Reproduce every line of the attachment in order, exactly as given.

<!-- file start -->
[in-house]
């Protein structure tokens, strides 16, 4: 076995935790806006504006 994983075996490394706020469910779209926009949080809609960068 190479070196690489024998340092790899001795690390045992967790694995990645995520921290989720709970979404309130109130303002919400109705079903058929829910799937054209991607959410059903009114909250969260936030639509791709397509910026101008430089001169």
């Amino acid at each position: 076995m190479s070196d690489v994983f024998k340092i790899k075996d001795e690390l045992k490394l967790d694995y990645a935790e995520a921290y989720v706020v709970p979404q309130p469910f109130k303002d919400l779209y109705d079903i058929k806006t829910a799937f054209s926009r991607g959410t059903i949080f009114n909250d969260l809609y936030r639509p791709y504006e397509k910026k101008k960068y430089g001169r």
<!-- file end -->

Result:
[in-house]
């Protein structure tokens, strides 16, 4: 076995935790806006504006 994983075996490394706020469910779209926009949080809609960068 190479070196690489024998340092790899001795690390045992967790694995990645995520921290989720709970979404309130109130303002919400109705079903058929829910799937054209991607959410059903009114909250969260936030639509791709397509910026101008430089001169």
């Amino acid at each position: 076995m190479s070196d690489v994983f024998k340092i790899k075996d001795e690390l045992k490394l967790d694995y990645a935790e995520a921290y989720v706020v709970p979404q309130p469910f109130k303002d919400l779209y109705d079903i058929k806006t829910a799937f054209s926009r991607g959410t059903i949080f009114n909250d969260l809609y936030r639509p791709y504006e397509k910026k101008k960068y430089g001169r």